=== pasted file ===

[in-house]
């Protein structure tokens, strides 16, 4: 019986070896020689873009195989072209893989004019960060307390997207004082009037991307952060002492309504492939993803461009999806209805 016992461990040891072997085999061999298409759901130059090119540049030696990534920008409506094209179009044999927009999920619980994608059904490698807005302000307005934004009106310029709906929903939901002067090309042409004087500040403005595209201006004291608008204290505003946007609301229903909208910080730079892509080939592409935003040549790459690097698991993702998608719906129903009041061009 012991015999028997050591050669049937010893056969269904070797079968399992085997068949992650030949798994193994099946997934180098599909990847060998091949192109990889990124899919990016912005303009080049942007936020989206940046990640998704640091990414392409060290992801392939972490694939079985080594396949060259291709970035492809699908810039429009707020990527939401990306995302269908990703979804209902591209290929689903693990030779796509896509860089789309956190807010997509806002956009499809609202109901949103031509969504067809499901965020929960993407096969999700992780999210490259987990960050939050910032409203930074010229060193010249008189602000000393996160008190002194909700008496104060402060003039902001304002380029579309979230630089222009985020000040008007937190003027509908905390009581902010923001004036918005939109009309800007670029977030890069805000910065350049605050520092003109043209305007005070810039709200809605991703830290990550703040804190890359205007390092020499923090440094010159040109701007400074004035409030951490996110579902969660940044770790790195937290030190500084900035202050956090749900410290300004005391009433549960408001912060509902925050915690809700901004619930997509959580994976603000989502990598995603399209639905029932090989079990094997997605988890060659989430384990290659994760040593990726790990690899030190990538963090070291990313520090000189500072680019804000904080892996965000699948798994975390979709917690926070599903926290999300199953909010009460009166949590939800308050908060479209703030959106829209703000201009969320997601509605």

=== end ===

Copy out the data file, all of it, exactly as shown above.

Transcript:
[in-house]
């Protein structure tokens, strides 16, 4: 019986070896020689873009195989072209893989004019960060307390997207004082009037991307952060002492309504492939993803461009999806209805 016992461990040891072997085999061999298409759901130059090119540049030696990534920008409506094209179009044999927009999920619980994608059904490698807005302000307005934004009106310029709906929903939901002067090309042409004087500040403005595209201006004291608008204290505003946007609301229903909208910080730079892509080939592409935003040549790459690097698991993702998608719906129903009041061009 012991015999028997050591050669049937010893056969269904070797079968399992085997068949992650030949798994193994099946997934180098599909990847060998091949192109990889990124899919990016912005303009080049942007936020989206940046990640998704640091990414392409060290992801392939972490694939079985080594396949060259291709970035492809699908810039429009707020990527939401990306995302269908990703979804209902591209290929689903693990030779796509896509860089789309956190807010997509806002956009499809609202109901949103031509969504067809499901965020929960993407096969999700992780999210490259987990960050939050910032409203930074010229060193010249008189602000000393996160008190002194909700008496104060402060003039902001304002380029579309979230630089222009985020000040008007937190003027509908905390009581902010923001004036918005939109009309800007670029977030890069805000910065350049605050520092003109043209305007005070810039709200809605991703830290990550703040804190890359205007390092020499923090440094010159040109701007400074004035409030951490996110579902969660940044770790790195937290030190500084900035202050956090749900410290300004005391009433549960408001912060509902925050915690809700901004619930997509959580994976603000989502990598995603399209639905029932090989079990094997997605988890060659989430384990290659994760040593990726790990690899030190990538963090070291990313520090000189500072680019804000904080892996965000699948798994975390979709917690926070599903926290999300199953909010009460009166949590939800308050908060479209703030959106829209703000201009969320997601509605």